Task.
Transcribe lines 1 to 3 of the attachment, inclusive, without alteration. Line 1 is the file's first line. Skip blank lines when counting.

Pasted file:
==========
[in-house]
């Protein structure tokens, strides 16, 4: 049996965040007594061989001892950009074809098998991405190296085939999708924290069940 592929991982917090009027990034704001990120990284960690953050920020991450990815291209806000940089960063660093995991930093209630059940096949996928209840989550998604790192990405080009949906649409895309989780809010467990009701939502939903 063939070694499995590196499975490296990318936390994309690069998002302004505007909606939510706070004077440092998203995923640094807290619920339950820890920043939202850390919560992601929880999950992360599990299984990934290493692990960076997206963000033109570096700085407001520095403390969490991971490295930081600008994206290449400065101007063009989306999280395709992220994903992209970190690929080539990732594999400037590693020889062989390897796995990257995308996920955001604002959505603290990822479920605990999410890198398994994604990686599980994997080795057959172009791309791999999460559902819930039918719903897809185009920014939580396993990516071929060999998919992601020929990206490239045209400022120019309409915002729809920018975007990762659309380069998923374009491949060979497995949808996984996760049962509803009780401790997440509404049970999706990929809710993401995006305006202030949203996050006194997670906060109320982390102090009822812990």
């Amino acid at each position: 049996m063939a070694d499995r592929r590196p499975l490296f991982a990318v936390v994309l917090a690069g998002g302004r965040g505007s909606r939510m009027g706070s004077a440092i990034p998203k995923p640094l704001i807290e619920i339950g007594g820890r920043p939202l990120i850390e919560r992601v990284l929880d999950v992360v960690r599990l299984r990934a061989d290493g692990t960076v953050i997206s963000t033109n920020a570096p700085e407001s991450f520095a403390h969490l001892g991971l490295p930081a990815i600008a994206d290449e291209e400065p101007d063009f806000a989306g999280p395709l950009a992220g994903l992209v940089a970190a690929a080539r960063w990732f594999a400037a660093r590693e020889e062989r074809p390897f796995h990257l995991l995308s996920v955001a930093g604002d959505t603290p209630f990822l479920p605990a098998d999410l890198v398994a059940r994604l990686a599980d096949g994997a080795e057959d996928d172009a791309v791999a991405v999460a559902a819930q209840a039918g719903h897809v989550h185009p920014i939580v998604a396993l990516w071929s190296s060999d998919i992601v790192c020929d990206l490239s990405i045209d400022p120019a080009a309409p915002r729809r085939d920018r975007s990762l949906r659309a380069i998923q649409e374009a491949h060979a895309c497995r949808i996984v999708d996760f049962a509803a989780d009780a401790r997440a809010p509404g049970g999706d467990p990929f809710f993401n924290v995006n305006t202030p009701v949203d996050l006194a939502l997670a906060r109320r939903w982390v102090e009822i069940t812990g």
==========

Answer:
[in-house]
């Protein structure tokens, strides 16, 4: 049996965040007594061989001892950009074809098998991405190296085939999708924290069940 592929991982917090009027990034704001990120990284960690953050920020991450990815291209806000940089960063660093995991930093209630059940096949996928209840989550998604790192990405080009949906649409895309989780809010467990009701939502939903 063939070694499995590196499975490296990318936390994309690069998002302004505007909606939510706070004077440092998203995923640094807290619920339950820890920043939202850390919560992601929880999950992360599990299984990934290493692990960076997206963000033109570096700085407001520095403390969490991971490295930081600008994206290449400065101007063009989306999280395709992220994903992209970190690929080539990732594999400037590693020889062989390897796995990257995308996920955001604002959505603290990822479920605990999410890198398994994604990686599980994997080795057959172009791309791999999460559902819930039918719903897809185009920014939580396993990516071929060999998919992601020929990206490239045209400022120019309409915002729809920018975007990762659309380069998923374009491949060979497995949808996984996760049962509803009780401790997440509404049970999706990929809710993401995006305006202030949203996050006194997670906060109320982390102090009822812990």
């Amino acid at each position: 049996m063939a070694d499995r592929r590196p499975l490296f991982a990318v936390v994309l917090a690069g998002g302004r965040g505007s909606r939510m009027g706070s004077a440092i990034p998203k995923p640094l704001i807290e619920i339950g007594g820890r920043p939202l990120i850390e919560r992601v990284l929880d999950v992360v960690r599990l299984r990934a061989d290493g692990t960076v953050i997206s963000t033109n920020a570096p700085e407001s991450f520095a403390h969490l001892g991971l490295p930081a990815i600008a994206d290449e291209e400065p101007d063009f806000a989306g999280p395709l950009a992220g994903l992209v940089a970190a690929a080539r960063w990732f594999a400037a660093r590693e020889e062989r074809p390897f796995h990257l995991l995308s996920v955001a930093g604002d959505t603290p209630f990822l479920p605990a098998d999410l890198v398994a059940r994604l990686a599980d096949g994997a080795e057959d996928d172009a791309v791999a991405v999460a559902a819930q209840a039918g719903h897809v989550h185009p920014i939580v998604a396993l990516w071929s190296s060999d998919i992601v790192c020929d990206l490239s990405i045209d400022p120019a080009a309409p915002r729809r085939d920018r975007s990762l949906r659309a380069i998923q649409e374009a491949h060979a895309c497995r949808i996984v999708d996760f049962a509803a989780d009780a401790r997440a809010p509404g049970g999706d467990p990929f809710f993401n924290v995006n305006t202030p009701v949203d996050l006194a939502l997670a906060r109320r939903w982390v102090e009822i069940t812990g």